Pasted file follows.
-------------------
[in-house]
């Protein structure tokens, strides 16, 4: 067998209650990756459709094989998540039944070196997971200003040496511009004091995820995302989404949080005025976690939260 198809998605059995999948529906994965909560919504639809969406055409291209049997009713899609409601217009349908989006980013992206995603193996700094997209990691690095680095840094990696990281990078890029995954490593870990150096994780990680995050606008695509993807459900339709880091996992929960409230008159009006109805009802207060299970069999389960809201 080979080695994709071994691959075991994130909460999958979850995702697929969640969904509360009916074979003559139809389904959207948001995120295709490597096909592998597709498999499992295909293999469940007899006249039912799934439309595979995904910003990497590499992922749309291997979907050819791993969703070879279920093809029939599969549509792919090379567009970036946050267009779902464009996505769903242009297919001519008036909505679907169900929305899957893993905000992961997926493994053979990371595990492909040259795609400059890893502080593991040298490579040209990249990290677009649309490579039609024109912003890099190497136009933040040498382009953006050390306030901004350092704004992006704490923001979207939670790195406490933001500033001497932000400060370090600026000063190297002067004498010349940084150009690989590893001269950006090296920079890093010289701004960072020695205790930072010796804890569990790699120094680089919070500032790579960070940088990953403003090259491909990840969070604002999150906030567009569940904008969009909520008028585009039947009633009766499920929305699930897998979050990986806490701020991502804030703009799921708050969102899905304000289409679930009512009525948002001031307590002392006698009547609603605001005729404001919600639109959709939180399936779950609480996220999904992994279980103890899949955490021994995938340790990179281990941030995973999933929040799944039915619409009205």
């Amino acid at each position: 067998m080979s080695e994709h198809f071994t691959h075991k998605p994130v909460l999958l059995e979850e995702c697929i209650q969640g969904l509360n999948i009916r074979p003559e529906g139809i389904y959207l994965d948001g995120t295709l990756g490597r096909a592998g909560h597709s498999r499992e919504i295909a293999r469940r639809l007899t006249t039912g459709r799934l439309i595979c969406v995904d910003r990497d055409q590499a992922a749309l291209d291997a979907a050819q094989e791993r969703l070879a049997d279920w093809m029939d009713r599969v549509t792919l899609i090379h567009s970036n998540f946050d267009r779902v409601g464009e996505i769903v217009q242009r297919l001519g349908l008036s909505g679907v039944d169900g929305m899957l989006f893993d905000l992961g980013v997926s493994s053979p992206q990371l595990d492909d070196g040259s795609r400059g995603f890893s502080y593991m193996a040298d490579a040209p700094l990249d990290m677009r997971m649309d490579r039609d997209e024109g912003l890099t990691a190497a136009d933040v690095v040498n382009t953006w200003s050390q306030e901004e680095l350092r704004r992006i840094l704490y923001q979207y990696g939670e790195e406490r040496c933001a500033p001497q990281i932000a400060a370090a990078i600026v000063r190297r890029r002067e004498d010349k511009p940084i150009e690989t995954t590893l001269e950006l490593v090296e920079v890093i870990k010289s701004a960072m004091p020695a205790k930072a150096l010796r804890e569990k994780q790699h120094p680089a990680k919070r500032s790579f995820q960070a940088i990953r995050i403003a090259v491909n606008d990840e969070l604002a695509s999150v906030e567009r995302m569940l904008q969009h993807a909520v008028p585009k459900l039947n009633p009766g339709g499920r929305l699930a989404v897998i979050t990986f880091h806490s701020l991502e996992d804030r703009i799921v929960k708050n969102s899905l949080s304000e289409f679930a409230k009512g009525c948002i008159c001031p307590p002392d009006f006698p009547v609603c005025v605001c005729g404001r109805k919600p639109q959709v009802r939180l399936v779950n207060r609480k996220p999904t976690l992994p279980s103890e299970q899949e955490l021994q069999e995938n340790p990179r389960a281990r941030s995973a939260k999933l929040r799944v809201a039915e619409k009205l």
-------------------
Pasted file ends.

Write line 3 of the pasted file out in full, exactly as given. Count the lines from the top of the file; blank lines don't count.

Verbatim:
């Amino acid at each position: 067998m080979s080695e994709h198809f071994t691959h075991k998605p994130v909460l999958l059995e979850e995702c697929i209650q969640g969904l509360n999948i009916r074979p003559e529906g139809i389904y959207l994965d948001g995120t295709l990756g490597r096909a592998g909560h597709s498999r499992e919504i295909a293999r469940r639809l007899t006249t039912g459709r799934l439309i595979c969406v995904d910003r990497d055409q590499a992922a749309l291209d291997a979907a050819q094989e791993r969703l070879a049997d279920w093809m029939d009713r599969v549509t792919l899609i090379h567009s970036n998540f946050d267009r779902v409601g464009e996505i769903v217009q242009r297919l001519g349908l008036s909505g679907v039944d169900g929305m899957l989006f893993d905000l992961g980013v997926s493994s053979p992206q990371l595990d492909d070196g040259s795609r400059g995603f890893s502080y593991m193996a040298d490579a040209p700094l990249d990290m677009r997971m649309d490579r039609d997209e024109g912003l890099t990691a190497a136009d933040v690095v040498n382009t953006w200003s050390q306030e901004e680095l350092r704004r992006i840094l704490y923001q979207y990696g939670e790195e406490r040496c933001a500033p001497q990281i932000a400060a370090a990078i600026v000063r190297r890029r002067e004498d010349k511009p940084i150009e690989t995954t590893l001269e950006l490593v090296e920079v890093i870990k010289s701004a960072m004091p020695a205790k930072a150096l010796r804890e569990k994780q790699h120094p680089a990680k919070r500032s790579f995820q960070a940088i990953r995050i403003a090259v491909n606008d990840e969070l604002a695509s999150v906030e567009r995302m569940l904008q969009h993807a909520v008028p585009k459900l039947n009633p009766g339709g499920r929305l699930a989404v897998i979050t990986f880091h806490s701020l991502e996992d804030r703009i799921v929960k708050n969102s899905l949080s304000e289409f679930a409230k009512g009525c948002i008159c001031p307590p002392d009006f006698p009547v609603c005025v605001c005729g404001r109805k919600p639109q959709v009802r939180l399936v779950n207060r609480k996220p999904t976690l992994p279980s103890e299970q899949e955490l021994q069999e995938n340790p990179r389960a281990r941030s995973a939260k999933l929040r799944v809201a039915e619409k009205l």